And they will need a certain degree of seclusion and privacy. The good news is that there are a number of places in the metroplex that have enough game to support a Mountain Lion or two. Unfortunately, places like these still remain very limited in size and scope. Mountain Lions typically defend huge territories in the wild. Females will often stake out anywhere from 30 to square miles as their home range.
Males require even larger territories—ranging from around 60 to square miles on average. The territories of female Mountain Lions will often overlap with those of other females. That factor can allow for a little compression of the space required to support multiple female cats.
The territories of male lions, on the other hand, must be separate and distinct from each other. What this means is that you need a tremendous amount of land to support multiple male cats. This city park or that city park simply will not meet the territorial needs of these lions. Below is a map overlain with typical small and large territory requirements for both male and female Mountain Lions. These shapes do not represent actual territories, only the number of square miles that are required to support a typical home range.
Representative home territory requirements for male and female Mountain Lions. The geometric nature of the outlines above do not represent realistic territory shapes either. Certainly Mountain Lions defend much more organically defined territories. What this map should illustrate though, is just how difficult it would be for a lion to carve out an adequate home range in the DFW metroplex. Perhaps one or two cats around the fringes of the metroplex would be possible, but anything more is hard to imagine.
This map also does a good job of illustrating the difficulty a Mountain Lion would encounter trying to secure an adequate amount of seclusion in North Texas.
Mountain Lions do not like people, and people do not like Mountain Lions. These big cats are like ghosts, and they are rarely seen even in places where they are numerous. As you can see from this map, there are not many places in or around Dallas or Fort Worth where these big cats could escape the presence of people for very long. But that does not mean that we never have any of the big cats here.
The question is where do they come from? There is a well documented and healthy population of resident Mountain Lions living in the far reaches of southwest Texas. In addition to these cats, there is also some talk of a small population of resident lions in and around the Ozark Mountains of Missouri, Arkansas and eastern Oklahoma. If so, it is conceivable that we get a few cats from there from time to time.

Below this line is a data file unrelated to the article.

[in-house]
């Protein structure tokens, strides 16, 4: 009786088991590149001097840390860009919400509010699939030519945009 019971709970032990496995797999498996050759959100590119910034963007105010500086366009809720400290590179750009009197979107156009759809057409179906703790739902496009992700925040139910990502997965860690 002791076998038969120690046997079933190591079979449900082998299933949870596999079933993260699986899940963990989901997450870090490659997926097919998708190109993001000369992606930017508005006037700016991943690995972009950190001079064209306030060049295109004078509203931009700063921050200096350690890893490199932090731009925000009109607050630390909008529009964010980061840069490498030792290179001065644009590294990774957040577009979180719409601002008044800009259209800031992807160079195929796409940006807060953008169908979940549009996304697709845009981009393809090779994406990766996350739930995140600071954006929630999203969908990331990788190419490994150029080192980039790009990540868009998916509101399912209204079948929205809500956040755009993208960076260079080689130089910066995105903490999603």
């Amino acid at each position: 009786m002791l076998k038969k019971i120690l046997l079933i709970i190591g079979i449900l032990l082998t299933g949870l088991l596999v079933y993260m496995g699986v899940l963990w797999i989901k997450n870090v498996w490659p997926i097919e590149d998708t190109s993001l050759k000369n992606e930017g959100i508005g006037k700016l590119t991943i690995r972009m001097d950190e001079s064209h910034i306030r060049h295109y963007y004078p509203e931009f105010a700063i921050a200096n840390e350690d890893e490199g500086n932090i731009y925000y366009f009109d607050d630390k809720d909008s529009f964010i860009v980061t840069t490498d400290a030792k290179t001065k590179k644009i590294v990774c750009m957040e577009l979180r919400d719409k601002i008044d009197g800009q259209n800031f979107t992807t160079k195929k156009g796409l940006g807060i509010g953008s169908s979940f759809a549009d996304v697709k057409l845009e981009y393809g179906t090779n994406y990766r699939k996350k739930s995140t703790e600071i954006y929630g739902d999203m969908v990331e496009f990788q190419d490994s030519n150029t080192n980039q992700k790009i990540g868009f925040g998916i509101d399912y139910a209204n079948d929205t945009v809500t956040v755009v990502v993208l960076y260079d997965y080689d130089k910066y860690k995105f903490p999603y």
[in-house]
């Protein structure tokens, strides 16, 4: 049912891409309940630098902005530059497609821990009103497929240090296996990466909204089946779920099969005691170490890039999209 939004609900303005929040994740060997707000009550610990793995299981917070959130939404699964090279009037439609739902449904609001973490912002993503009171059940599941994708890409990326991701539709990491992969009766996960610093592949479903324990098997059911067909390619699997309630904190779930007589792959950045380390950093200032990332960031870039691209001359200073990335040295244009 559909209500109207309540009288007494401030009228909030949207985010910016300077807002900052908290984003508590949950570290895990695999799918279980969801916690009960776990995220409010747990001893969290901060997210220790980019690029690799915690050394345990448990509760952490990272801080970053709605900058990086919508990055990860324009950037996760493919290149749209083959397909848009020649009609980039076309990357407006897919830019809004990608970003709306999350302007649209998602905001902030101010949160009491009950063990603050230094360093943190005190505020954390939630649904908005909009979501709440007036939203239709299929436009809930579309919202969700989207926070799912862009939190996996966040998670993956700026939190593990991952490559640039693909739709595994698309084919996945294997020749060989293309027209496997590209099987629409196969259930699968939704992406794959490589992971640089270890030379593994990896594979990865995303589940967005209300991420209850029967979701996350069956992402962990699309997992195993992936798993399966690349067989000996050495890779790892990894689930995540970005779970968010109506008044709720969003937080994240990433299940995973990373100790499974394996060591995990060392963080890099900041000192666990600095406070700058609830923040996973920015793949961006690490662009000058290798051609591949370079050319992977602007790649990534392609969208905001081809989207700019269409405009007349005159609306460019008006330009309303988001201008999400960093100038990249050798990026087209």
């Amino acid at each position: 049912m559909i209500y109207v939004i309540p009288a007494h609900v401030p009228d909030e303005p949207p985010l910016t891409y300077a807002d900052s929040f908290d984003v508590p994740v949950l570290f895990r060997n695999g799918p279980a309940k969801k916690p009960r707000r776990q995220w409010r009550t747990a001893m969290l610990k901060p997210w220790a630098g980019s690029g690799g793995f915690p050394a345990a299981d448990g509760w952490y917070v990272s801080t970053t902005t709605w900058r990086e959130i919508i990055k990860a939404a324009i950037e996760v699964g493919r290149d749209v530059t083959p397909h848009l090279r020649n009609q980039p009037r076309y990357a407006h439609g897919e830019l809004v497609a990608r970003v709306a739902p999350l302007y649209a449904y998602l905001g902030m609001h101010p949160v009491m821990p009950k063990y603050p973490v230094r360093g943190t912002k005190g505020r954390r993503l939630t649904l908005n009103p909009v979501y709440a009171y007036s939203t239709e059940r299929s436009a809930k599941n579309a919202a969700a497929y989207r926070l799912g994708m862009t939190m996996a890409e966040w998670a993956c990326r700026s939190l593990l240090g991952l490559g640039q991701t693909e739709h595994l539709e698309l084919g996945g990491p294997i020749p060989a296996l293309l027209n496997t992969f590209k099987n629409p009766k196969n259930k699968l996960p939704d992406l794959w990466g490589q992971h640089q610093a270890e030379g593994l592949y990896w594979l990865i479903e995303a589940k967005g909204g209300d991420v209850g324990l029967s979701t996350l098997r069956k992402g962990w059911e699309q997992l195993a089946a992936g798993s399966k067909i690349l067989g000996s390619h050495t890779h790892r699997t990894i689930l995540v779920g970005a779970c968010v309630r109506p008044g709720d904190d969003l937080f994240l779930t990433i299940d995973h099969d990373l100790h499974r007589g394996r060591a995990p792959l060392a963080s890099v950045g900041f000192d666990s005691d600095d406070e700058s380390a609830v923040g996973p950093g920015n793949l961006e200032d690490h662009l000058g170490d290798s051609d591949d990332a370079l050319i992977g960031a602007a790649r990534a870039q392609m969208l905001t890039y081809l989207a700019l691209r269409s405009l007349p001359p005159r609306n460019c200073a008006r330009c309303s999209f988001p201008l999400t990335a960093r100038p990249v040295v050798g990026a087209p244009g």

In order for any of these cats to reach the DFW metroplex there must be some kind of a mechanism in place that will encourage them to roam out of their established range and into new lands. In Texas these cats will need to be motivated to travel great distances. As it turns out, there is just such a mechanism. This dominate male lion will not long tolerate rivals in his home range, and he will work to drive younger males away. Fights can ensue, and the young, inexperienced males are usually at a decided disadvantage.
Young males that are not killed will roam far and wide searching for a territory to call their own. A key feature of any new potential homeland will be the presence of an uncontested female lion who can serve as a potential mate. In fact, a male Mountain Lion will likely continue to wander until he finds just such a lioness. This then is the primary driving force that would encourage cats to roam as far as the metroplex or even further. If a young adult male flees to the east or northeast when he is driven from his home, then he will almost certainly not encounter a female lion along the way, and his search will never end.
He will continue on for the rest of his life in quest of a mate that simply does not exist. Along the way, these young males will have to run a gauntlet of protective ranchers, opportunistic hunters, and dangerous roads on their way to the metroplex.
Few will survive the journey. With this scenario it is not hard to imagine a big cat making it all the way to the outskirts of DFW, and maybe even following resident deer or Feral Hogs along the Trinity River into the very heart of the metroplex.
But there will be no female cats in the city and lots of human activity. I believe the inclination would be for the cat to pass on through and continue on their journey. So does this scenario actually occur? Evidence would suggest that it does.
The map below is from a Texas Parks and Wildlife Department publication illustrating documented Mountain Lion moralities at the county level for the years through More information regarding the sex, age, and number of the cats found outside southwest Texas would be need to verify absolutely, but the possibility is clearly illustrated here.